Young musicians compete at provincials

by Andru McCracken


Kristi Corbett qualified for provincials in two categories. /JEFF CORBETT

Three children from one McBride family are headed to the provincial competition May 29 – June 2 of Performing Arts BC in Victoria. James, Justin and Kristi Corbett left early this week to compete in the five-day event.

Their father Jeff Corbett was proud.

“Music is important to my wife and I because of how we were raised,” said Jeff, who plays the organ at his church. Both he and his wife Heather play the piano.

He said his children thrived under local teachers and now the family makes a trip to Prince George each week for piano lessons.

James, who is 20 years old, will represent Prince George in the senior strings category on the violin, Justin, 18, will represent Quesnel on senior piano, and 13-year-old Kristi will represent Prince George in the junior strings category on violin.

James said competitions can get stressful.

“It’s very, very tough. These are the best in BC and Vancouver has some very, very good teachers,” he said.

“I know a couple people we’ve met in Quesnel and Prince George, they have very, very high standards.”

Jeff said the kids are chosen at regional music festivals. This is the third time they have been to the provincial competition.  The Provincial Festival, also known as The Provincials, is the eagerly anticipated pinnacle of BC’s festival circuit.

“An adjudicator will make a selection of what he or she feels is the top talent for each category by age group and instrument,” he said.

Kristi was actually asked to represent two districts on two different instruments, but that isn’t allowed at the competition.

James and Kristi have both had the opportunity to play with the Prince George Symphony Orchestra at Vanier Hall for paying audiences.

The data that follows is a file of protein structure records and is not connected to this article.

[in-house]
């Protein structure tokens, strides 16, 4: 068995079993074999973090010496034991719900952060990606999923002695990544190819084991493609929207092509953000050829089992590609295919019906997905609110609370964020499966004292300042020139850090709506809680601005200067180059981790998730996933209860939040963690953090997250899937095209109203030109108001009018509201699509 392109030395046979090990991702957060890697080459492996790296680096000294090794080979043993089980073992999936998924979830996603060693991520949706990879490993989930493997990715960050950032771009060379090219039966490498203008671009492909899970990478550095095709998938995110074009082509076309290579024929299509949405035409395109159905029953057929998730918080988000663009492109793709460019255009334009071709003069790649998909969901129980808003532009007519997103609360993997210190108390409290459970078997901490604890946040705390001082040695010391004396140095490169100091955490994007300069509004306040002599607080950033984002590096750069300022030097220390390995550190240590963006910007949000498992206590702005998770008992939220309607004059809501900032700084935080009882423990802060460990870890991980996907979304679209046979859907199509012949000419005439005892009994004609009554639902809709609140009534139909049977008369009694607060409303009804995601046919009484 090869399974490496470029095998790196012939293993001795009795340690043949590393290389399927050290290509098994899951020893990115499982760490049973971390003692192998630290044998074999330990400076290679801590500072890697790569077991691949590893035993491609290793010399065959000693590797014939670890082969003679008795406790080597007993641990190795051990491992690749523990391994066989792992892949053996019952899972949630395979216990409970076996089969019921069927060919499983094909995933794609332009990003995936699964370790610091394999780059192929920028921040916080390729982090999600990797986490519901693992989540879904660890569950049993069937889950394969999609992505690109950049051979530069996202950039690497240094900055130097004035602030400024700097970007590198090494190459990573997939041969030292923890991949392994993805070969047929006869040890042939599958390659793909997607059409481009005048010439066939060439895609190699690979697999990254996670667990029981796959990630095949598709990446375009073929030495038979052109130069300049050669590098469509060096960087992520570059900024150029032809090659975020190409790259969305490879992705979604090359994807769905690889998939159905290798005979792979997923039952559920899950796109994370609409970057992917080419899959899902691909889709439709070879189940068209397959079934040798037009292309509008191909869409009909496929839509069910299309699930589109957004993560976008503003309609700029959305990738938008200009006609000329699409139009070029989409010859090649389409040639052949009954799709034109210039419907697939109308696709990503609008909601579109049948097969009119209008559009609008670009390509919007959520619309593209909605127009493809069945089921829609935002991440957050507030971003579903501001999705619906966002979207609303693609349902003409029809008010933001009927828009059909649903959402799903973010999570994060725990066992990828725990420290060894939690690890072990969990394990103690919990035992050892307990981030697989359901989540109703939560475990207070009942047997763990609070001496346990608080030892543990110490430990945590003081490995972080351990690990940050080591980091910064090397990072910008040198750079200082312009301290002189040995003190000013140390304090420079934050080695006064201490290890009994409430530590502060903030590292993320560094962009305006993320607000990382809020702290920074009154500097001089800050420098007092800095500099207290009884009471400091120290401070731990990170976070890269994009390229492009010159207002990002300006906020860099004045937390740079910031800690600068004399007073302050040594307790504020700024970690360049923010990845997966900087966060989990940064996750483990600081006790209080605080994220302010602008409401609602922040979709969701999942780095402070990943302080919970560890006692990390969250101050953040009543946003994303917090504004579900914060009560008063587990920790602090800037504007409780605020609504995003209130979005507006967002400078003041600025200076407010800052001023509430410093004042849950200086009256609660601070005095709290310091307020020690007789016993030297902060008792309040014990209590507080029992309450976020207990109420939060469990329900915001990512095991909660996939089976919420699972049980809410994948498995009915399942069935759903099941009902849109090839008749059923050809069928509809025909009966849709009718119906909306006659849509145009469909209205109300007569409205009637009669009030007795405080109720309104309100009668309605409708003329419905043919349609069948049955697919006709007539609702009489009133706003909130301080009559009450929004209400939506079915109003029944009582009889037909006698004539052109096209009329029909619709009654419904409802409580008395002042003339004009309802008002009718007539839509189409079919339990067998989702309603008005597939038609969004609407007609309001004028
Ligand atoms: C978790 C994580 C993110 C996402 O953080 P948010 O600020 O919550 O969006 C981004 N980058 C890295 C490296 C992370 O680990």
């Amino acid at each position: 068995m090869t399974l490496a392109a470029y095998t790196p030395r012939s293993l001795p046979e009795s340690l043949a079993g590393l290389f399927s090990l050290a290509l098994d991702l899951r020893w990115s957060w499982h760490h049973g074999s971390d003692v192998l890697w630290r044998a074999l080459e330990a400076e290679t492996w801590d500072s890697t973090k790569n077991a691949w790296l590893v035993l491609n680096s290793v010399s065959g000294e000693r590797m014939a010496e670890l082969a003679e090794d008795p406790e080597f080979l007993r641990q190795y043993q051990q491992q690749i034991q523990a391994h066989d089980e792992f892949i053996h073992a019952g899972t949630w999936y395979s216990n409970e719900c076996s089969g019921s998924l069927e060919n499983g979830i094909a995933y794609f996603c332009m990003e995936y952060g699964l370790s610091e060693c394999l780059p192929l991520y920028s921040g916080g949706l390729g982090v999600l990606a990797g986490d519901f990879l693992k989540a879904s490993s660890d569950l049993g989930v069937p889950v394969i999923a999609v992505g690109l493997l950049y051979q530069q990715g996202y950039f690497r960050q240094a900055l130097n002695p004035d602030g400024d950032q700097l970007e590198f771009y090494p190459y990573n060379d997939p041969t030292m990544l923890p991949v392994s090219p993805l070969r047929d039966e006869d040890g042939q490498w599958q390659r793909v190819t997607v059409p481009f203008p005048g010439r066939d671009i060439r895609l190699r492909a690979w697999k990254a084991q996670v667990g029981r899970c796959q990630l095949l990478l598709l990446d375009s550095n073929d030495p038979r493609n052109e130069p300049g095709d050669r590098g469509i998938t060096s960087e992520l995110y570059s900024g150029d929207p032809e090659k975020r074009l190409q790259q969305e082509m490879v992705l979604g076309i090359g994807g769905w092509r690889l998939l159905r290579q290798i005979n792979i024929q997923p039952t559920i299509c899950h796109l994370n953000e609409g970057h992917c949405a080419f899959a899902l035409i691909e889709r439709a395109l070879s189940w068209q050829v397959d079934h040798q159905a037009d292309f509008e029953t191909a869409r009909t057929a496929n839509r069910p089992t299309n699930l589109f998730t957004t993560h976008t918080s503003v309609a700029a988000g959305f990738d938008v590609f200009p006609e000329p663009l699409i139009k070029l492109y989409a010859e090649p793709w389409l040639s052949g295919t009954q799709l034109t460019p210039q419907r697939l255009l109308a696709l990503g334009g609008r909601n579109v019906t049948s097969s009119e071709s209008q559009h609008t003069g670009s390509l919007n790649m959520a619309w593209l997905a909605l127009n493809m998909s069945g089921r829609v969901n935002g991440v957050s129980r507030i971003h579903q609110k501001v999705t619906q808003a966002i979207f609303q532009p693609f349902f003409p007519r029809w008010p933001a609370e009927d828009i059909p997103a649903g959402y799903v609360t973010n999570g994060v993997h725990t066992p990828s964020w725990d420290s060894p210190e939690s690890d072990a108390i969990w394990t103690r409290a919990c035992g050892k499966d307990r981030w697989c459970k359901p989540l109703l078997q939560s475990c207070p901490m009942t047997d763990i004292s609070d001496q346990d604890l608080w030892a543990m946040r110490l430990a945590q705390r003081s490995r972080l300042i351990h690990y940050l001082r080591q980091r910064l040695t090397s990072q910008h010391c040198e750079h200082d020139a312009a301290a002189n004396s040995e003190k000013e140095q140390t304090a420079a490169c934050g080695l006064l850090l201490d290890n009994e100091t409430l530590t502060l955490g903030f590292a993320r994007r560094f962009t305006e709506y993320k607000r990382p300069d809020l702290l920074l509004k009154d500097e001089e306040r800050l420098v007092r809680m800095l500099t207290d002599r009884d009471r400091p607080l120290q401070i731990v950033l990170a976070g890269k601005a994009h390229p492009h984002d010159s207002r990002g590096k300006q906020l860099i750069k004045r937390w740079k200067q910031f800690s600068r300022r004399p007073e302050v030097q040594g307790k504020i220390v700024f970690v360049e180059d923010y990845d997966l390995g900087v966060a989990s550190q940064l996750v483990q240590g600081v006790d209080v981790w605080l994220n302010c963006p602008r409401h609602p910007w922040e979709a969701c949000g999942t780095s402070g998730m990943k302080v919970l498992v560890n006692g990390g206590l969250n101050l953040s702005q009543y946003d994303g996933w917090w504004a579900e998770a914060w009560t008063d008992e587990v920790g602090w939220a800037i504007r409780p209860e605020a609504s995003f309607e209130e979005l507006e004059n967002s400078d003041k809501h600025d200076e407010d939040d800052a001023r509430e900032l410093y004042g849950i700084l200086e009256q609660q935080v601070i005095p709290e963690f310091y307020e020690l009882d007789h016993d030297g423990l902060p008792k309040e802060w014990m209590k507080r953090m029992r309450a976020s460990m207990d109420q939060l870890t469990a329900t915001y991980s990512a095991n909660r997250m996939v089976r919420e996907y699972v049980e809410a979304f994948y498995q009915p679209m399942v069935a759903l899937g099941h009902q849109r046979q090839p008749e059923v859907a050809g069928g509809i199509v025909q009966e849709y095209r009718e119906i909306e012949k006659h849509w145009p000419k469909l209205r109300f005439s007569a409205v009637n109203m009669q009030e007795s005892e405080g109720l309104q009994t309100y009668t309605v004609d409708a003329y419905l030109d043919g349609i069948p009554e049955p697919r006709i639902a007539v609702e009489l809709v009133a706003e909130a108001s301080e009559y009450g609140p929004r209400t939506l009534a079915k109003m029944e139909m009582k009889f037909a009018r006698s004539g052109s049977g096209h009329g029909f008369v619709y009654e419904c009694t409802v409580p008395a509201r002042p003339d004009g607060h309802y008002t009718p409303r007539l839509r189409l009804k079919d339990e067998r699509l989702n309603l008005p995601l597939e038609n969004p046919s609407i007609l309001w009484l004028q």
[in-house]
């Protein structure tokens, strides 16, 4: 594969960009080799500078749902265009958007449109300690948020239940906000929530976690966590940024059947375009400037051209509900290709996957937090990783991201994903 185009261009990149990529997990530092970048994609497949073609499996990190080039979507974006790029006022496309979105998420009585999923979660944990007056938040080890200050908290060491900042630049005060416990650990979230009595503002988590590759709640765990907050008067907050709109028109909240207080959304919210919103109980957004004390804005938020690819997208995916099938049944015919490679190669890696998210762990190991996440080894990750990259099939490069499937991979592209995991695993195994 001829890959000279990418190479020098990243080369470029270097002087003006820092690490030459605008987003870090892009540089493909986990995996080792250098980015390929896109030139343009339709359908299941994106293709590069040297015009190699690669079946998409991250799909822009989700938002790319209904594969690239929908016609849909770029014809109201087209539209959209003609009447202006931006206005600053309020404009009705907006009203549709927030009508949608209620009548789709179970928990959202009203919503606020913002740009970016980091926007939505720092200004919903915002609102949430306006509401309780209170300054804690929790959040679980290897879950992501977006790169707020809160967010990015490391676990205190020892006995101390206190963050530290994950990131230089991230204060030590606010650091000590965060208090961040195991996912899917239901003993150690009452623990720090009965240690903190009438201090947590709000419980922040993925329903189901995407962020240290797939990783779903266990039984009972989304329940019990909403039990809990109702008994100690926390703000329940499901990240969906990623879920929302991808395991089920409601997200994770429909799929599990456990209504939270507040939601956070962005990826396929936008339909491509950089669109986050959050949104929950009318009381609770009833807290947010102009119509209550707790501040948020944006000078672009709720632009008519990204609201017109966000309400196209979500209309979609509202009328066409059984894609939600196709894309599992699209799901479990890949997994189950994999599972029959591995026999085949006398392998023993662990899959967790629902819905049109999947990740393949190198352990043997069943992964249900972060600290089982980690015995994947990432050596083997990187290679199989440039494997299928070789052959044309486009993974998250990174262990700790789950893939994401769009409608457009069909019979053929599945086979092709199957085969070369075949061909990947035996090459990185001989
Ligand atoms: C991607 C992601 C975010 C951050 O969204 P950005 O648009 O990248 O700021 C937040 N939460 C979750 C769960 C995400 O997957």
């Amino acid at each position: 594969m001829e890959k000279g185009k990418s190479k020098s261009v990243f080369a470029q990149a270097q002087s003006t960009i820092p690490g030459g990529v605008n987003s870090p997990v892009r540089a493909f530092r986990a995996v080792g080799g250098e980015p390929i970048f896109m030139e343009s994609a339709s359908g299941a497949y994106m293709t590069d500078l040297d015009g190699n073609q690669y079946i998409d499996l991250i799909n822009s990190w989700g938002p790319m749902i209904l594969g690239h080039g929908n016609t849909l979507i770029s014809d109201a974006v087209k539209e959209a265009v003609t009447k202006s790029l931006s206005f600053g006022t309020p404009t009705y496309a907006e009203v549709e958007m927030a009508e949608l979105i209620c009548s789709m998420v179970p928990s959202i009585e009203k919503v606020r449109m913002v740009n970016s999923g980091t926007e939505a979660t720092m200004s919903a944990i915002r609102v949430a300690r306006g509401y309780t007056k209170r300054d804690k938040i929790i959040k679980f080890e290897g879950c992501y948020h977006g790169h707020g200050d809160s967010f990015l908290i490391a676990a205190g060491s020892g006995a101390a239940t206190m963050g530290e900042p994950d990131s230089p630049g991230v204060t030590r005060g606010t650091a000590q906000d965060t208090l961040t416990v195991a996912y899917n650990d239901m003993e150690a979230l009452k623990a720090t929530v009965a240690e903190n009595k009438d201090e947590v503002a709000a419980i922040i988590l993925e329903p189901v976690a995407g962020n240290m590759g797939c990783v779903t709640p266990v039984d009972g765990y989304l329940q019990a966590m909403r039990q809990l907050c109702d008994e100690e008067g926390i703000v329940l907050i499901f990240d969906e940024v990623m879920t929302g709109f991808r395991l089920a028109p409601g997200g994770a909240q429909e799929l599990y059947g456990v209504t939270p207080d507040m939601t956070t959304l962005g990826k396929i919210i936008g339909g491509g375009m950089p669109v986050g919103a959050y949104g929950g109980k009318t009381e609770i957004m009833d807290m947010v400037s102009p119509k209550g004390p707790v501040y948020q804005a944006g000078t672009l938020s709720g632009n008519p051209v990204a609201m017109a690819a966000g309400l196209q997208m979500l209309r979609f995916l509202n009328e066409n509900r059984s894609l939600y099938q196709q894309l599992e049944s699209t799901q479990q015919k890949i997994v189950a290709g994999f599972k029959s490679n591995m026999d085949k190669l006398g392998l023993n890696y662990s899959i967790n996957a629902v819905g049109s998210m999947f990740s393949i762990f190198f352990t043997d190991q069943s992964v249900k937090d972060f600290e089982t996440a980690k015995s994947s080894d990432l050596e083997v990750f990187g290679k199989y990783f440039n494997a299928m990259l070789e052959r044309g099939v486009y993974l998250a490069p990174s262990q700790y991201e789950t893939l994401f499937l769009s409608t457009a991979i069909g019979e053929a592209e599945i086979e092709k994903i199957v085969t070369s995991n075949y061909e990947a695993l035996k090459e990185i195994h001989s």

“Prince George is a small friendly place,” he said. “It’s unlikely you get to play in a professional orchestra in Vancouver.”

When asked how often they practice, their dad didn’t miss a beat, “Not enough.”

“James should be practicing four hours a day at his level on violin and at least two hours and three hours a day on piano, but they don’t have time to do all that,” said Jeff.

He said finding great music instruction in McBride hasn’t been difficult – Elsie Stanley, their grandmother, taught piano, Becky Hulka teaches strings, Wendy Lowe teaches cello and Judy Keim teaches voice and piano.

James said music festivals let him meet other people who dedicate their life to music.

“I started because I liked music. Mom and dad wanted stuff to teach us discipline and to excel as far as you can, and to create long term goals.”

James graduated school last year and decided to take a year off. He’s practicing four or five hours a day while getting certified as an Associate of the Royal Conservatory of Music and preparing for college next year.

“The advantage we have is that our parents have made an effort to take us to concerts and competitions just to observe and see what you can do with it, and to push ourselves,” he said.

He also said it is important to find a balance.

“You can get too caught up in the competition and get stressed out,” he said. “I almost quit violin once.”

James believes that all music requires dedication.

“No one listens to people that just fiddle around,” he said. “Knowing how much effort it takes to make one performance perfect, going to the symphony in Prince George, all those musicians, 60 of them, working for so many hours just to play their part in one piece. It is amazing.”

James said the best part is just being a blessing to people. His favourite place to play is McBride’s Seventh Day Adventist church.

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